Courant: New Magnet School To Focus On Marine Science
New Magnet School To Focus On Marine Science
by Lynn Doan
Courant Staff Writer
May 9, 2008
©The Hartford Courant
Goodwin College is set to build an $80 million magnet high school with a strong focus on marine science on the banks of the Connecticut River.
Just before midnight Wednesday, on the final day of their session, legislators approved $76 million in bonding to build the tentatively named Connecticut River Academy for Earth and Space Science on Goodwin College’s riverfront campus. The funding is part of the settlement offer in the Sheff v. O’Neill case that is expected to cost taxpayers more than $600 million over the next five years. The settlement was adopted by the legislature when it adjourned.
The adopted legislation allows for an agreement between the private, nonprofit college, which would own the academy, and the Hartford-based Capitol Region Education Council, which would be contracted to operate it. The college is hoping to open the academy for classes in the 2009-10 school year as the school is being constructed, Goodwin College President Mark Scheinberg said Thursday.
“The high school is going to have its own docks. … Students are going to be studying river and wave action right on the river,” Scheinberg said. “If you go to the high school, it’s going to be just breathtaking.”
The college will be responsible for 5 percent, or $4 million, of the cost of building the school, which is expected to serve students living in Hartford, East Hartford and other municipalities in the Hartford area. College officials said they are hoping that Two Rivers Magnet Middle School, about a quarter-mile away, will feed into the new academy.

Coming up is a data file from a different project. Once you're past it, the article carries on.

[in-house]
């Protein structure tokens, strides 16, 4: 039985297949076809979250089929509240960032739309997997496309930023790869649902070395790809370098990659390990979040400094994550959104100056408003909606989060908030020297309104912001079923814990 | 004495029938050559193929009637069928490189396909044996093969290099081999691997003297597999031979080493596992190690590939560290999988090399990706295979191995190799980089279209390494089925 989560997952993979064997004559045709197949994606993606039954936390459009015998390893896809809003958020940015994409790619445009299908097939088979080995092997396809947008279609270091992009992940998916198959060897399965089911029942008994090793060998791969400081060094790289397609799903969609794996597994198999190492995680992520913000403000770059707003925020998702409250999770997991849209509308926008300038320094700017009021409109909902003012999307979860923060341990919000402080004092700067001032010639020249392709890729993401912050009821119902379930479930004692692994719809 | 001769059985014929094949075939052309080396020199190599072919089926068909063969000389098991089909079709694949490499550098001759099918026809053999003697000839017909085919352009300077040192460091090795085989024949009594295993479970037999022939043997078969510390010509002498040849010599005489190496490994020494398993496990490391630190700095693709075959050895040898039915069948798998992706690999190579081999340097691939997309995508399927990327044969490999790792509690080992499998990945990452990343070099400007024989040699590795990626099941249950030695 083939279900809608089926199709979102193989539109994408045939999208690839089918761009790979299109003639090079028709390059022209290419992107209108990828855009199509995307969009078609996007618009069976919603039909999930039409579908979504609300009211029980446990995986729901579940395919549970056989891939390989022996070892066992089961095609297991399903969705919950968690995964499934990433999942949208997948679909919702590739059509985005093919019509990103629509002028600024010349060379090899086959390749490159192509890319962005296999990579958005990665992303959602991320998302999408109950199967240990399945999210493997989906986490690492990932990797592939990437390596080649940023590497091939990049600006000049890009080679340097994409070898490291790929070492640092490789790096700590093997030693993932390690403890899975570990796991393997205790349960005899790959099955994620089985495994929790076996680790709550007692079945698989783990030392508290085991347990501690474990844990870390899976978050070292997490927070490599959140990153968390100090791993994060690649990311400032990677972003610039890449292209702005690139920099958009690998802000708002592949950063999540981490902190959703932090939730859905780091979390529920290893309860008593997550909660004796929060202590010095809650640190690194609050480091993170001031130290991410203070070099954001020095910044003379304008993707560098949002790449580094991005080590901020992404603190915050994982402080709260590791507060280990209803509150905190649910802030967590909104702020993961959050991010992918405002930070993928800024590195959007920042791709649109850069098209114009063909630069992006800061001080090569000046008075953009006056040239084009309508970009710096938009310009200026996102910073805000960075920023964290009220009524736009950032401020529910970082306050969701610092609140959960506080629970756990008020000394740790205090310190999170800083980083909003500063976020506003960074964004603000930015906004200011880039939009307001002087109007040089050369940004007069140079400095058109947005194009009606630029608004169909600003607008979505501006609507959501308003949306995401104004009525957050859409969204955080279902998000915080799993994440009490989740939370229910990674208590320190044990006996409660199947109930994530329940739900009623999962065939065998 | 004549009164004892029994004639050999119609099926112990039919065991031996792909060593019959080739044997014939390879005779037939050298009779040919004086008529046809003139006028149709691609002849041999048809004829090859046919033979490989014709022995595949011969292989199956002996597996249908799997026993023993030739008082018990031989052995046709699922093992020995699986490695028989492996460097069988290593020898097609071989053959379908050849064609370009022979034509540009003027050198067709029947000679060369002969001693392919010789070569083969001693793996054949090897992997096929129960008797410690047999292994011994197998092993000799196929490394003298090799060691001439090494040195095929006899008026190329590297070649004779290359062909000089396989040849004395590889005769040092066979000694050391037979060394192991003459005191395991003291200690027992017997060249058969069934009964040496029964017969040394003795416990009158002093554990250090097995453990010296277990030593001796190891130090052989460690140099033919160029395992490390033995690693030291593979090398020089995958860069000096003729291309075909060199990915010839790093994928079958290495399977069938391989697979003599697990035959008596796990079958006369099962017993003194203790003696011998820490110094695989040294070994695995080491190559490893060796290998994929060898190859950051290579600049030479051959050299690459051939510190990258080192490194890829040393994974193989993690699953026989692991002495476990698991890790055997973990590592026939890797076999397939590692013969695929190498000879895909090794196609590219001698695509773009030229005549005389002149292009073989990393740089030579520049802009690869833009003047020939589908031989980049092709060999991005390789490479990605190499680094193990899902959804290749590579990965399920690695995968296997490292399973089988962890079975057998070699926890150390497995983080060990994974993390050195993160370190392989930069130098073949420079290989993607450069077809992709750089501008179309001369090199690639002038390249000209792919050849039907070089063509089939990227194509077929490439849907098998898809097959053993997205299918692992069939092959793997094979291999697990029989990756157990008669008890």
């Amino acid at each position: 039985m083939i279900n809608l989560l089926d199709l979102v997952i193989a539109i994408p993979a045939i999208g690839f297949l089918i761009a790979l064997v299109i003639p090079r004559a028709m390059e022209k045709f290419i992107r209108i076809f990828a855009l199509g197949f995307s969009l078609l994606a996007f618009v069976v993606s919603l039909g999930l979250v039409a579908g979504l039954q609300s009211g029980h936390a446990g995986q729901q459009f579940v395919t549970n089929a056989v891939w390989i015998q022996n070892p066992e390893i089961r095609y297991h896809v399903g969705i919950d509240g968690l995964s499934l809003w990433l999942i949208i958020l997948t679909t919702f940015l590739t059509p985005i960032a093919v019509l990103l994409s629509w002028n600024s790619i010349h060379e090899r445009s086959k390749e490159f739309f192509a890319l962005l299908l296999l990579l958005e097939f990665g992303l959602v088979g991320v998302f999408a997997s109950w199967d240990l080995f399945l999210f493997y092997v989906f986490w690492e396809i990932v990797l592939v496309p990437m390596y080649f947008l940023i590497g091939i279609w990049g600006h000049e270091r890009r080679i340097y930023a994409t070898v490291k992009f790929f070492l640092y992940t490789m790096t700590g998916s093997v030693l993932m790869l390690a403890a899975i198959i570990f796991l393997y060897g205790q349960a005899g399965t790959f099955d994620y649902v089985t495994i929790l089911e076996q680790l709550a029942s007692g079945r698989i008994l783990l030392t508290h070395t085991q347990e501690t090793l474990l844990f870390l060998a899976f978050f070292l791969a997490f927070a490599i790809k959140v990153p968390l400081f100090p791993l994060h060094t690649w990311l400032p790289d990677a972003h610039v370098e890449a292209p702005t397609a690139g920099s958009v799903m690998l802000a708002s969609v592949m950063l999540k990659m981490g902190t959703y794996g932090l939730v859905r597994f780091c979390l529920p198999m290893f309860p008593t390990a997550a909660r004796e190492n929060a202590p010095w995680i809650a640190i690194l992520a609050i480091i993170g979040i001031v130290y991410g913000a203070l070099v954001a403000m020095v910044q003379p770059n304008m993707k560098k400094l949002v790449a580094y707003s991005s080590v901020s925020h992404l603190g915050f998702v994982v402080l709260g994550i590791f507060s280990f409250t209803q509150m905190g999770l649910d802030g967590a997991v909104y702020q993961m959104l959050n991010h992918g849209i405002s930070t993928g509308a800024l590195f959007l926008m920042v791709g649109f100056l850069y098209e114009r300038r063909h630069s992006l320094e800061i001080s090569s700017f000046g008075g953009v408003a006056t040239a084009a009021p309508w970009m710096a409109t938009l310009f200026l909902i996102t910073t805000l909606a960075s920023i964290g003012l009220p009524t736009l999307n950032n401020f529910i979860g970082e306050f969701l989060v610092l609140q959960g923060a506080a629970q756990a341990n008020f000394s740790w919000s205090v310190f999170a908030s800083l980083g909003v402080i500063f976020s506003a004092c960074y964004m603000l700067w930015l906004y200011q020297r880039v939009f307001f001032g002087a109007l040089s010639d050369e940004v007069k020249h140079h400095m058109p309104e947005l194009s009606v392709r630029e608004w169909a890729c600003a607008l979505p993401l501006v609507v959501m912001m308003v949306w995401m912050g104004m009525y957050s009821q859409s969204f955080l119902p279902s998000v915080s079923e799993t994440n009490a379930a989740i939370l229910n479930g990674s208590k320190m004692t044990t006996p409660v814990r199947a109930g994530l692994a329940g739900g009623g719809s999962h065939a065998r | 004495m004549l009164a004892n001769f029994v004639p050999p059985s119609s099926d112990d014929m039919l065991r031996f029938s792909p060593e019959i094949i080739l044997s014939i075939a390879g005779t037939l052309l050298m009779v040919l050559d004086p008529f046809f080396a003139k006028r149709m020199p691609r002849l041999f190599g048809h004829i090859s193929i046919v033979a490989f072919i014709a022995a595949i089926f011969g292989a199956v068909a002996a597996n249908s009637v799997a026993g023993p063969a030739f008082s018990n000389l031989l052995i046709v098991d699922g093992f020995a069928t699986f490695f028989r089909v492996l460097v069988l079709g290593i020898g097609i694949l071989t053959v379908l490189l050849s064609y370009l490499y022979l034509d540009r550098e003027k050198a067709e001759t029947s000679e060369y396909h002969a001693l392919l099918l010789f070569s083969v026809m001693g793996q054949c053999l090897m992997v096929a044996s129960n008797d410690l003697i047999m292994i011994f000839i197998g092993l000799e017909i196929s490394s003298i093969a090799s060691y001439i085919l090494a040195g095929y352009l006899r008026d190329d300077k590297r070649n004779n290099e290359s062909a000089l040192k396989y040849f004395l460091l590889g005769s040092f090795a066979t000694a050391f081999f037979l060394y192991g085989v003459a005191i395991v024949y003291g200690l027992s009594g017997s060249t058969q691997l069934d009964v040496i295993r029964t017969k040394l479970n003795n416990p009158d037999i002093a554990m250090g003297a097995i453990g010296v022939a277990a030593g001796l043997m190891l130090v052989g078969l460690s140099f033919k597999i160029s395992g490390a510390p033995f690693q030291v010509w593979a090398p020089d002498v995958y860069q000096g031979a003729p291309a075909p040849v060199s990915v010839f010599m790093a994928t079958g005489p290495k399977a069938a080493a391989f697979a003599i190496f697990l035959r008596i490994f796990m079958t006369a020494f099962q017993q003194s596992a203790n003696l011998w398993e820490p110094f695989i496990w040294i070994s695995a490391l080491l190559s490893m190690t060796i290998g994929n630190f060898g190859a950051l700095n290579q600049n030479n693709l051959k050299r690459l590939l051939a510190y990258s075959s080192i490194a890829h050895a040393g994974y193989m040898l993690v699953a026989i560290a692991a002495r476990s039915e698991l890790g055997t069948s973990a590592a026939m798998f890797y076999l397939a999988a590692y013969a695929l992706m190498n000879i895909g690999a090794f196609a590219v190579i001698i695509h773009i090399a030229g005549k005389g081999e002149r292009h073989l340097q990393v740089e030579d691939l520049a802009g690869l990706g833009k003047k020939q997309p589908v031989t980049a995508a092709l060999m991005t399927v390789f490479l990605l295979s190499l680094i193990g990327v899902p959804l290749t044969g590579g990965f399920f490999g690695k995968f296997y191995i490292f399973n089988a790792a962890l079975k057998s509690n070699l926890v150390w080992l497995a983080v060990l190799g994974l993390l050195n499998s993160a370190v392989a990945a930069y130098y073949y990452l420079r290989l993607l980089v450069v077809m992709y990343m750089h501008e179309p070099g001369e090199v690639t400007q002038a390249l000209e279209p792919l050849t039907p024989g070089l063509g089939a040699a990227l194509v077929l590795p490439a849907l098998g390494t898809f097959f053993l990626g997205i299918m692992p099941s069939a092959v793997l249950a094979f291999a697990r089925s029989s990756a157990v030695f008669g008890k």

Students at the academy will be required to attend classes and then participate in community service and sports until around 5 p.m. every school day, Scheinberg said. Advanced students will be allowed to take courses at the college and will have the ability to complete up to two years of college by the time they graduate, he said.
“It’s terribly exciting for us,” he said. “I couldn’t be more ecstatic about what this will do for our local community.”
As CREC plans operations for Goodwin College’s academy, it is also working on the opening of a public safety academy for emergency responders and a medical academy with St. Francis Hospital and Medical Center. Bruce Douglas, the council’s executive director, predicted that the East Hartford academy would be “a very unique magnet school” focused on marine science, aerospace and engineering.
“The school is really going to be focused on three significant, high-tech professions that are going to be prominent in the 21st century,” he said, “and we will compete according to world standards.”
East Hartford Mayor Melody Currey said residents are getting “the best of both worlds.”
“We wind up with a building in our community and a school that will be part of the educational opportunities in town,” she said. “Isn’t it exciting?”
Contact Lynn Doan at firstname.lastname@example.org.